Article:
Climate change is arguably the biggest threat the world is facing right now and its effects are all around us. The melting of glaciers and the warming of seawater have pushed global sea levels up by an average of eight to nine inches since 1880. Nearly 70 per cent of this increase has occurred in the last three decades, indicating the impact of anthropomorphic activities.

A large chunk of the heat radiated from our planet is being pushed back into the ocean, instead of rising into space, thanks to the increase in greenhouse gas emissions. The global weather, meanwhile, is getting more and more extreme, with frequent droughts, heatwaves, snowstorms and other similar climatic events.

Climate change is not only affecting animal life but also human prosperity. The rapidly shifting weather patterns are hurting agriculture everywhere while crop yields are facing growing threats from floods, reduction in water supplies and pests. Meanwhile, the increase in pollution is affecting everyone’s health. Pakistan has been hit particularly hard by these factors.

In several cities, the Air Quality Index reading persistently remains above the unhealthy range — in Lahore, the metric occasionally rises to alarming highs of more than 500, a point where even the healthiest of individuals could face respiratory problems

Not only are we facing extreme weather conditions in every corner of the country, the alarming decline in air quality and the emergence of smog in urban centres have also made life difficult for the residents. In several cities, including Karachi and Lahore, the Air Quality Index (AQI) reading, released by the global environmental forum IQAir, persistently remains above the unhealthy range. In Lahore, the metric occasionally rises to alarming highs of more than 500 — a point where even the healthiest of individuals could face respiratory problems.

The good thing, however, is that the PTI-led government has recognised the seriousness of this issue and has taken various steps to tackle climate change. The government first launched the Billion Tree Tsunami program in Khyber Pakhtunkhwa in 2014 at the provincial level and later, in 2019, after the PTI won the general election and formed the national government, the 10 Billion Tree Tsunami project was launched. This will surely go a long way in reversing the adverse effects of climate change.

On the policy front, the government has also taken various initiatives, such as updating the nation’s climate action plan, Nationally Determined Contribution (NDC), which now aims to reduce the country’s emissions by 50pc by 2030 (15pc unconditional cuts in emissions and 35pc conditional on the availability of resources).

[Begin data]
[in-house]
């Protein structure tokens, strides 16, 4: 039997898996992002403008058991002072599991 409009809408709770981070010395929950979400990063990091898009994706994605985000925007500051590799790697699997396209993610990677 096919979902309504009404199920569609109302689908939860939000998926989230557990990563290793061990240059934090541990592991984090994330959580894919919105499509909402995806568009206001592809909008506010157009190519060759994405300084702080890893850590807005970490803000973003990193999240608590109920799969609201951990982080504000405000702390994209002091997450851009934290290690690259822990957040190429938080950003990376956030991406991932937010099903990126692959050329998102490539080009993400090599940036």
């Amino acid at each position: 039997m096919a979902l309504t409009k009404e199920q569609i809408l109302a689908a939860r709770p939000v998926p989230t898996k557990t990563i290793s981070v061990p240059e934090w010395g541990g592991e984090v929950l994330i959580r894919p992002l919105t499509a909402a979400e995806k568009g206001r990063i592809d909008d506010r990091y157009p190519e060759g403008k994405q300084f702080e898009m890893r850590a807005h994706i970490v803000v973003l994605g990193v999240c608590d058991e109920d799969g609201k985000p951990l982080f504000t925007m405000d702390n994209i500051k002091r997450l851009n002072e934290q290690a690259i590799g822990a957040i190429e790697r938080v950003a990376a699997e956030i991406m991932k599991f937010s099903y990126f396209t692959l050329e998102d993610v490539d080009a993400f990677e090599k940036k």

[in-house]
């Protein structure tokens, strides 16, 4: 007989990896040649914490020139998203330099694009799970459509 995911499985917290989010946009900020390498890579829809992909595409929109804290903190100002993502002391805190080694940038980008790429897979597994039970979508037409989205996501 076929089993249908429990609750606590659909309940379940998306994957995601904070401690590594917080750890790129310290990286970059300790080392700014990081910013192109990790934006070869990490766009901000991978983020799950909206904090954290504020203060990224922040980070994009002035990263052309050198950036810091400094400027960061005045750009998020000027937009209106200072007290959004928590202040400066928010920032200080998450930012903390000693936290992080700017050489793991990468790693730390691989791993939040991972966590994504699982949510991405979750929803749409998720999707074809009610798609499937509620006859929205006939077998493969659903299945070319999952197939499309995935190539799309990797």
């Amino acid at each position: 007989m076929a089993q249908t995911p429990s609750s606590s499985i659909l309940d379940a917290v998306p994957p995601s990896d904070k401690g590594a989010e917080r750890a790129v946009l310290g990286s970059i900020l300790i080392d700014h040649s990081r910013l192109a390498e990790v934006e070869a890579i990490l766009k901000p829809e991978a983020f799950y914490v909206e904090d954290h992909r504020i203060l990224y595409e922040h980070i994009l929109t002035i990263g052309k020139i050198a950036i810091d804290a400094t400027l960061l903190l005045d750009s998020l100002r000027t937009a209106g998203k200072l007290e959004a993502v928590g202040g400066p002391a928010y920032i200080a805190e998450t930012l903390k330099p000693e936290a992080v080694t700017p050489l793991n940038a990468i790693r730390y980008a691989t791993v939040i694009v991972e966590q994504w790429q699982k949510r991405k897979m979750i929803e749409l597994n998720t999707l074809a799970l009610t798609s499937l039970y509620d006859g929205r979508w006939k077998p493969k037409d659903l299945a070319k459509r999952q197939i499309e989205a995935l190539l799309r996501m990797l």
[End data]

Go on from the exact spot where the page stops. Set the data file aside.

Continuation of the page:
Although the government is leading the way, the private sector, particularly the leading corporations, will also have to play their part. There are various benefits of engaging the private sector to tackle climate change.

First and foremost, this can significantly increase financial resources earmarked for protecting and preserving the environment. Moreover, the authorities can also make use of the private business’s technical expertise and capabilities.

The Nationally Determined Contribution now aims to reduce the country’s emissions by 50pc by 2030

In Pakistan, many companies including Cnergyico Pk has been actively participating in environmental initiatives. These companies carry out many initiatives under their Corporate

Social Responsibility strategy, ranging from preserving marine life to supporting Covid-19 vaccination campaigns. They support improving access to clean drinking water, which is in line with the United Nation’s Sustainable Development Goals (Goal number 6: Clean Water and Sanitation).

The private sector is responding to the government’s call and the policymakers should further increase their engagement. Climate change is quickly emerging as an existential threat to everyone. But through effective public-private partnerships, we can mitigate the impact of climate change and prepare a better world for tomorrow.

Published in Dawn, The Business and Finance Weekly, January 21st, 2022

Opinion

The sixth wave

The sixth wave

PCR testing has drastically gone down in Pakistan and our disease surveillance system needs much more strengthening.

Editorial

Udaipur killing
Updated 01 Jul, 2022

Udaipur killing

The crime committed in Udaipur did not happen in a vacuum.
Unacceptable demand
Updated 01 Jul, 2022

Unacceptable demand

Negotiating with extremists is tricky; no peace treaty with them has lasted beyond a few months.
Tough times ahead
01 Jul, 2022

Tough times ahead

THE finance ministry’s projection of 15pc inflation, much higher than the targeted rate of 11.5pc, during the new...
More ‘prior actions’
Updated 30 Jun, 2022

More ‘prior actions’

It is crucial that the IMF reconsiders its stance and releases the funds at the earliest to calm uneasy markets.
Growing power crisis
30 Jun, 2022

Growing power crisis

THE country’s escalating power crisis risks exacerbating the law-and-order situation as people take to the streets...
Attack on polio team
30 Jun, 2022

Attack on polio team

THE threat of deadly violence never seems to diminish for health workers and police officials involved in...